Visual illusion wins international competition
Professor Art Shapiro in his laboratory.
Posted: May 18, 2009
By Sam Alcorn
LEWISBURG, Pa. – Art Shapiro has done it again.
He and a team of researchers that includes two Bucknell University graduates won first place in this year’s international visual illusions contest. (Illusions created in his laboratory also won first place in 2005 and third place in 2007.)
The nifty new illusion – called the Break of the Curveball – may help to explain why batters in baseball can have so much trouble hitting the pitch.
See the animation here.
Working with Emily Knight and Robert Ennis, both Class of 2008 graduates, and Zhong-Lin Lu, director of the Laboratory of Brain Processes at the University of Southern California, Shapiro developed an illusion that shows a spinning ball. When watched directly, the ball moves in a straight line. But when the ball is seen out of the corner of the eye, the spin of the ball fools the brain into thinking that the ball is sharply curving.
That may be the reason why curveball pitches are so tough to hit.
“In baseball, a curveball creates a physical effect and a perceptual puzzle. The physical effect – the curve – arises because the ball’s rotation leads to a deflection in the ball’s path,” said Shapiro, who is an associate professor of psychology. “The perceptual puzzle arises because the deflection is actually gradual but is often perceived as an abrupt change in direction – the break.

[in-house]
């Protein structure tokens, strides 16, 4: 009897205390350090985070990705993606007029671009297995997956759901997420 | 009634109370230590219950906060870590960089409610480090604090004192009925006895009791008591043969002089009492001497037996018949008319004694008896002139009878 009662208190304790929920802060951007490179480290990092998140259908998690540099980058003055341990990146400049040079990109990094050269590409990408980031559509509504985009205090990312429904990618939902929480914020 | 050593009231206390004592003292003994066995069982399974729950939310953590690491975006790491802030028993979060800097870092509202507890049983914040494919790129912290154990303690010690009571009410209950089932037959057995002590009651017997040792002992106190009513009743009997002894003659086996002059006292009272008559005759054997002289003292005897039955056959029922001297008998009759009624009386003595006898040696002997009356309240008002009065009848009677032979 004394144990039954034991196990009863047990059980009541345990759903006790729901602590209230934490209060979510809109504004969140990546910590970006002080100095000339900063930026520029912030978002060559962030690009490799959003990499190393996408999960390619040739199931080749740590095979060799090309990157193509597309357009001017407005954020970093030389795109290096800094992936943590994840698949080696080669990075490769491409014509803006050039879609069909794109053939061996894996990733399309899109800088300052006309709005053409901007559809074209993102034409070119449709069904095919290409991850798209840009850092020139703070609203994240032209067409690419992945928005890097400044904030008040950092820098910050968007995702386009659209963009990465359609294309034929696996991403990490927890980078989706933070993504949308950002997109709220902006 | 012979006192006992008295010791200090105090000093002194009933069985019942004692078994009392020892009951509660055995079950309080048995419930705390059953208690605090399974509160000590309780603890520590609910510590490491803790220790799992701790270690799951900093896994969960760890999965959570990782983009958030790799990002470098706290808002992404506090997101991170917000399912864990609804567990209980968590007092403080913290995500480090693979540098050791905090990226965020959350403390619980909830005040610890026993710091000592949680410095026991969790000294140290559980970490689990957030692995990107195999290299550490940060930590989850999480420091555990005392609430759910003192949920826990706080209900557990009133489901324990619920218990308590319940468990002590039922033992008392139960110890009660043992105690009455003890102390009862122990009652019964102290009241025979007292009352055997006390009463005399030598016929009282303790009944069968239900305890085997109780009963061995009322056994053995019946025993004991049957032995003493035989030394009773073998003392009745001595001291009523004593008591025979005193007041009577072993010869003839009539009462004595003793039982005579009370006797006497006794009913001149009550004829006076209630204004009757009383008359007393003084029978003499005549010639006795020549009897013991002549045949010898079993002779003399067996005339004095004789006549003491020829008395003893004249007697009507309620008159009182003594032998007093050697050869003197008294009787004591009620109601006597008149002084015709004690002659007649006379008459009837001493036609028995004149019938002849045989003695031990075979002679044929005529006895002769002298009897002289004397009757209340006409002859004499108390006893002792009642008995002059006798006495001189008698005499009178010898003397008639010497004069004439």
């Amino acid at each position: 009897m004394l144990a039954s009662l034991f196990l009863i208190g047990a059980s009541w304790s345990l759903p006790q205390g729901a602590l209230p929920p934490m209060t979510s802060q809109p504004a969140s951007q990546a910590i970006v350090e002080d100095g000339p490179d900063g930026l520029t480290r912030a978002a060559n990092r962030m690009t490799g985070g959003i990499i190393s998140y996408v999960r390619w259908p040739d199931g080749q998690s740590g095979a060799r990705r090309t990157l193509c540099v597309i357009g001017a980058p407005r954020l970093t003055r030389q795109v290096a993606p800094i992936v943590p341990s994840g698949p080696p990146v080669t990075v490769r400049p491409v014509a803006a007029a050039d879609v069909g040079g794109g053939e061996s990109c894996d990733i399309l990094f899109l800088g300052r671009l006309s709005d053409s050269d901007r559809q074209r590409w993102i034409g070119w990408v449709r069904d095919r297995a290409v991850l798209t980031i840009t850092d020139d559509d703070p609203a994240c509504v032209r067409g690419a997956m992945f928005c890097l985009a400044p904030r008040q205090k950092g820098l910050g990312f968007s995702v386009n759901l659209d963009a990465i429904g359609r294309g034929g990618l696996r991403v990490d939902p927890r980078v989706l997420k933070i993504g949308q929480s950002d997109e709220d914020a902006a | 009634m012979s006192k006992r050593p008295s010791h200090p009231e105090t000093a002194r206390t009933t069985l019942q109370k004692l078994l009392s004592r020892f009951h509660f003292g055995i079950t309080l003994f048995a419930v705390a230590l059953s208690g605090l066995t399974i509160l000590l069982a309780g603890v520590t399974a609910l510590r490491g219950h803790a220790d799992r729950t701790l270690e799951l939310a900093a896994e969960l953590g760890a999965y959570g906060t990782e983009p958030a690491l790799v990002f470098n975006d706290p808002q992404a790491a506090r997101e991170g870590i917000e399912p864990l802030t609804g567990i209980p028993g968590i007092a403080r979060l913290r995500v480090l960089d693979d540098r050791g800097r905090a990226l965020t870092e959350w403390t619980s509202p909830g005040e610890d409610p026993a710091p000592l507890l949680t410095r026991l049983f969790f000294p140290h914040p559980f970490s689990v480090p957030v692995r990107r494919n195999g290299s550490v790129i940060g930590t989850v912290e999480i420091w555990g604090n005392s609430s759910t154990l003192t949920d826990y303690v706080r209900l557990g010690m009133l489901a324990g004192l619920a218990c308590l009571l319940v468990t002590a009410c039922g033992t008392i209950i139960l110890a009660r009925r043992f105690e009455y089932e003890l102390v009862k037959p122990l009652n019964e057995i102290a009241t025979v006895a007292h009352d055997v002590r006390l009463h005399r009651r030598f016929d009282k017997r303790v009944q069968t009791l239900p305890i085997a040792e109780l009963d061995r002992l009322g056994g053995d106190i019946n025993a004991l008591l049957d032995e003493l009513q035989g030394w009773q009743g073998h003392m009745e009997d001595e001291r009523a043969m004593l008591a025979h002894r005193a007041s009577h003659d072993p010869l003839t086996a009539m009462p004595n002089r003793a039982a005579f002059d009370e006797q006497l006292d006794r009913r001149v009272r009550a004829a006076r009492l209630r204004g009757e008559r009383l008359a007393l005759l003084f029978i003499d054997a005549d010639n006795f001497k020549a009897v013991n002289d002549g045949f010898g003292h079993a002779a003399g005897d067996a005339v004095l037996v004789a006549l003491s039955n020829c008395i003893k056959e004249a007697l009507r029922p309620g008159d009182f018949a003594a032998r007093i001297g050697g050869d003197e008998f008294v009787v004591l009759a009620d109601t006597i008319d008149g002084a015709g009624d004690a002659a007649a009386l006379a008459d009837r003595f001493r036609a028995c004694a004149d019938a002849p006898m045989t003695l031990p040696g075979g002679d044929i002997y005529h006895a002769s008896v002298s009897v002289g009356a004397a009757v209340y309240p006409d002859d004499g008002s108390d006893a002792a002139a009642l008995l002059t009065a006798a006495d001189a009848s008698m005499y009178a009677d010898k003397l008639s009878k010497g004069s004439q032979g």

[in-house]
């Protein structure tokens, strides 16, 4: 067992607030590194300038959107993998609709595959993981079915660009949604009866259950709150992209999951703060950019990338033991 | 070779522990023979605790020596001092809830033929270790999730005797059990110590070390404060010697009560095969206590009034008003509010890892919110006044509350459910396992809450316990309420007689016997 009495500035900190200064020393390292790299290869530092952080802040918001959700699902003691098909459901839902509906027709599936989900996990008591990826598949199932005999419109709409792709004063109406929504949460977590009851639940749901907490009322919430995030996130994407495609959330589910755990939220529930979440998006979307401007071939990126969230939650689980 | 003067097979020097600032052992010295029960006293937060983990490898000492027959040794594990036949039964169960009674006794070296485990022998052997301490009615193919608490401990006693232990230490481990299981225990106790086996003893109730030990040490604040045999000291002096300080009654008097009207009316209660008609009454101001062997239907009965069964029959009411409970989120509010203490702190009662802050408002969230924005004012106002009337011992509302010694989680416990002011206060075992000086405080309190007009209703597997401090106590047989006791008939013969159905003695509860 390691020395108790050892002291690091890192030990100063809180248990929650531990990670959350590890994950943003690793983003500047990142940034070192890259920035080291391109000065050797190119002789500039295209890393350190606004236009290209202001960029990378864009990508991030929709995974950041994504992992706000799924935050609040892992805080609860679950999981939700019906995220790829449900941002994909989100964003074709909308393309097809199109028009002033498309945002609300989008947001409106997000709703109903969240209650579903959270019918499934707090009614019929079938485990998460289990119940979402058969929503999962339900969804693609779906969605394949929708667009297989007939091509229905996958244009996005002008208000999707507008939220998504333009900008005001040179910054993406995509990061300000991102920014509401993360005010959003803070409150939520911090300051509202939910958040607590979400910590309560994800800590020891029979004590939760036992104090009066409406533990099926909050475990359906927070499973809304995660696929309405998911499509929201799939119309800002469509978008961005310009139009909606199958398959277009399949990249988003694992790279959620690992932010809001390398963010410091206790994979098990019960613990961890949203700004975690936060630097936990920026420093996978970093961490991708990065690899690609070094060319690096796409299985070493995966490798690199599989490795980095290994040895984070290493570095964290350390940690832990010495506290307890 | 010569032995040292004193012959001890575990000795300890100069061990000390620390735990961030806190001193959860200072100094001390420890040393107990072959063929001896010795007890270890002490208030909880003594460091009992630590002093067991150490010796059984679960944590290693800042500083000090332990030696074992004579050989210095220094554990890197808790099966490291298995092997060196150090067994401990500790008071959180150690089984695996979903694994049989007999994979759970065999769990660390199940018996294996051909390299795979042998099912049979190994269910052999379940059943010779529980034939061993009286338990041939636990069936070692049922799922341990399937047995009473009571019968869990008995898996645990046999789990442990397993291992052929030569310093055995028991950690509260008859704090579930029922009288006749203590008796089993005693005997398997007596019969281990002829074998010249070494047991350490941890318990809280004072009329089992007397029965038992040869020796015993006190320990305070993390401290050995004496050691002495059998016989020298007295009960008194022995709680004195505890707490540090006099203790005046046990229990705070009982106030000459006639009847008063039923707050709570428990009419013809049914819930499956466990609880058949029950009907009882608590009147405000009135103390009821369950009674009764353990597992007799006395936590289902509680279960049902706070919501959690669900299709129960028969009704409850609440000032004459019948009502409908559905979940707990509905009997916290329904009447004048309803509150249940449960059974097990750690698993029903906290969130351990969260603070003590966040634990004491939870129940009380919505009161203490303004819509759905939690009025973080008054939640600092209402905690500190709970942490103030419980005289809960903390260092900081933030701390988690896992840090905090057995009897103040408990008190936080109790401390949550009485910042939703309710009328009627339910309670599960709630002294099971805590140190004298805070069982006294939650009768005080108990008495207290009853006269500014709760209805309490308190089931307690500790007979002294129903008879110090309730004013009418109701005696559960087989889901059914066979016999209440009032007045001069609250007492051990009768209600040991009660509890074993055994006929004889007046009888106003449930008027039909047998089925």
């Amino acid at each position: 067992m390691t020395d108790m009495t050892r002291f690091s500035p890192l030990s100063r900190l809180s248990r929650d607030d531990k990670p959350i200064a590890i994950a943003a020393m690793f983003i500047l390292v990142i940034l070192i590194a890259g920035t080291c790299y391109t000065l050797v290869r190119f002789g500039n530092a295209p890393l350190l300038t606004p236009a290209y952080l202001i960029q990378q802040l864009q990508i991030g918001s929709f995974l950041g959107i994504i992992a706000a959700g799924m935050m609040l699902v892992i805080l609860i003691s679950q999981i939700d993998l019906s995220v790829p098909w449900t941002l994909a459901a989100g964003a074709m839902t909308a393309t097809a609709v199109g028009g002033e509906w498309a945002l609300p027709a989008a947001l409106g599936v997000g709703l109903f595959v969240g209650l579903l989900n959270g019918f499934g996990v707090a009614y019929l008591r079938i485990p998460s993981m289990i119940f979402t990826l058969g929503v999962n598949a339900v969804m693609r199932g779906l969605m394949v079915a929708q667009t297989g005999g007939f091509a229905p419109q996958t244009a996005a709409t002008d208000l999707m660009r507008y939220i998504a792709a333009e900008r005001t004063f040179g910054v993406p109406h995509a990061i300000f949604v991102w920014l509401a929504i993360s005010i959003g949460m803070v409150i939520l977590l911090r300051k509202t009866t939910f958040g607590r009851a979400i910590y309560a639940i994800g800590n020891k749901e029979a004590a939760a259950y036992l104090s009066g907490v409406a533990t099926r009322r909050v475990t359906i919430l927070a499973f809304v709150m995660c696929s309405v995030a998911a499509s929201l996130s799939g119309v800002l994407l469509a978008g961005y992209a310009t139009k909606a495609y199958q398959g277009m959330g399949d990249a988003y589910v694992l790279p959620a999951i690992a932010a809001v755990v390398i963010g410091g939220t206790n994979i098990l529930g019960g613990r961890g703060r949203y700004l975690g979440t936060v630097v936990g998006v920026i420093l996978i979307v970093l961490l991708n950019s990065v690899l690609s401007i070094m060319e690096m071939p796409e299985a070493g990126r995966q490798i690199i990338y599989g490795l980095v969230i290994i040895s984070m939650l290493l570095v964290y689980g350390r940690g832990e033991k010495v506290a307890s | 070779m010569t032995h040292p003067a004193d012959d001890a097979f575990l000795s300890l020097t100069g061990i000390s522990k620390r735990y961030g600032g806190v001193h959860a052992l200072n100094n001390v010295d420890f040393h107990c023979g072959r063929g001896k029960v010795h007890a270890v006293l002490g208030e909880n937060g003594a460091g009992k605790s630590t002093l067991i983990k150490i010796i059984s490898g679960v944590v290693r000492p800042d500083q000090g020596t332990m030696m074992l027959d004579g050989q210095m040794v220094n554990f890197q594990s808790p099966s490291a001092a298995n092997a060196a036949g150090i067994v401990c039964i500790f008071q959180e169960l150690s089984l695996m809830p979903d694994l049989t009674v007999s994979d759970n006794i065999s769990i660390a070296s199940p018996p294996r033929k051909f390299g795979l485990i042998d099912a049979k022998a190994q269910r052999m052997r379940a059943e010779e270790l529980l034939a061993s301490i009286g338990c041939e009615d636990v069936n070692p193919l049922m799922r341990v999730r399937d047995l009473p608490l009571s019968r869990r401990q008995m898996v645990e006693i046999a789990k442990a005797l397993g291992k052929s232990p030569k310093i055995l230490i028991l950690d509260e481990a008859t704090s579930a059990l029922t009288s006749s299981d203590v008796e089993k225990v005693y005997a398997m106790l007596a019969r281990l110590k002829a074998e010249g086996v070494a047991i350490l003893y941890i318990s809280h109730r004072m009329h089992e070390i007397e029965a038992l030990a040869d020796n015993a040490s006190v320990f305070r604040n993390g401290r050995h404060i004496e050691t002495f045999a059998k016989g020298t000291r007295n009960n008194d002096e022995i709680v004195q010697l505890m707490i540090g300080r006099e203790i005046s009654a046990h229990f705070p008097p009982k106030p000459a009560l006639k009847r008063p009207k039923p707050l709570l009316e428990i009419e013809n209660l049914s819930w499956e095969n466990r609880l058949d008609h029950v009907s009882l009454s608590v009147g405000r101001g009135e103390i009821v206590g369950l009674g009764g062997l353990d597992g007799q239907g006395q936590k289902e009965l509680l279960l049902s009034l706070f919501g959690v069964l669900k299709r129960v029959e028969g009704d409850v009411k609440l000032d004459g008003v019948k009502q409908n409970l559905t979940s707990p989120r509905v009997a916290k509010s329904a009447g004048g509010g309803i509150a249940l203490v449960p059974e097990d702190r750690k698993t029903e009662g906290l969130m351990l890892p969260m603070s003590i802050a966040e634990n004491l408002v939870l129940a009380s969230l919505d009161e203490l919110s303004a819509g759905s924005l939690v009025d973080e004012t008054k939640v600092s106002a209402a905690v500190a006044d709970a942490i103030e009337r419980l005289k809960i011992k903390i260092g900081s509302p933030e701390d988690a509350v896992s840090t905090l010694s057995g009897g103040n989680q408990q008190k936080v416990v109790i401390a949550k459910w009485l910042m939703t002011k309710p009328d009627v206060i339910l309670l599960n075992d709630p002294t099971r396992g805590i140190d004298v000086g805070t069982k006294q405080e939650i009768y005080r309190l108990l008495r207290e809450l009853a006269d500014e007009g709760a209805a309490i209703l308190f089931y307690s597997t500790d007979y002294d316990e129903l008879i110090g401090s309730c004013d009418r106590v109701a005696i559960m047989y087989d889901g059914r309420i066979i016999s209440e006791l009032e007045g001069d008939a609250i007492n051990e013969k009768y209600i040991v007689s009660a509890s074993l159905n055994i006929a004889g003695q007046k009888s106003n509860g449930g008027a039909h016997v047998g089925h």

“Our illusions suggest that the perceived ‘break’ may be caused by the transition from the central visual system to the peripheral visual system. Like a curveball, the spinning disks in the illusions appear to abruptly change direction when an observer switches from foveal to peripheral viewing,” said Shapiro.
In this year’s contest, an Israeli team took second place and a post-doctoral researcher at Harvard University won third.
The contest, held in Naples, Fla., this year, is part of the Vision Sciences Society’s annual meeting. Ten finalists are selected by an international panel of judges. Following presentations at the conference, attendees vote for the best three.
The top three winners received a "Guido" trophy, designed by the Italian sculptor Guido Moretti.
"The contest is a celebration of the ingenuity and creativity of the world's premier visual illusion research community," said the society. “Visual illusions are those perceptual experiences that do not match the physical reality. Our perception of the outside world is generated indirectly by brain mechanisms, and so all visual perception is illusory to some extent. The study of visual illusions is therefore of critical importance to the understanding of the basic mechanisms of sensory perception, as well as to cure many diseases of the visual system."
Contact: Division of Communications
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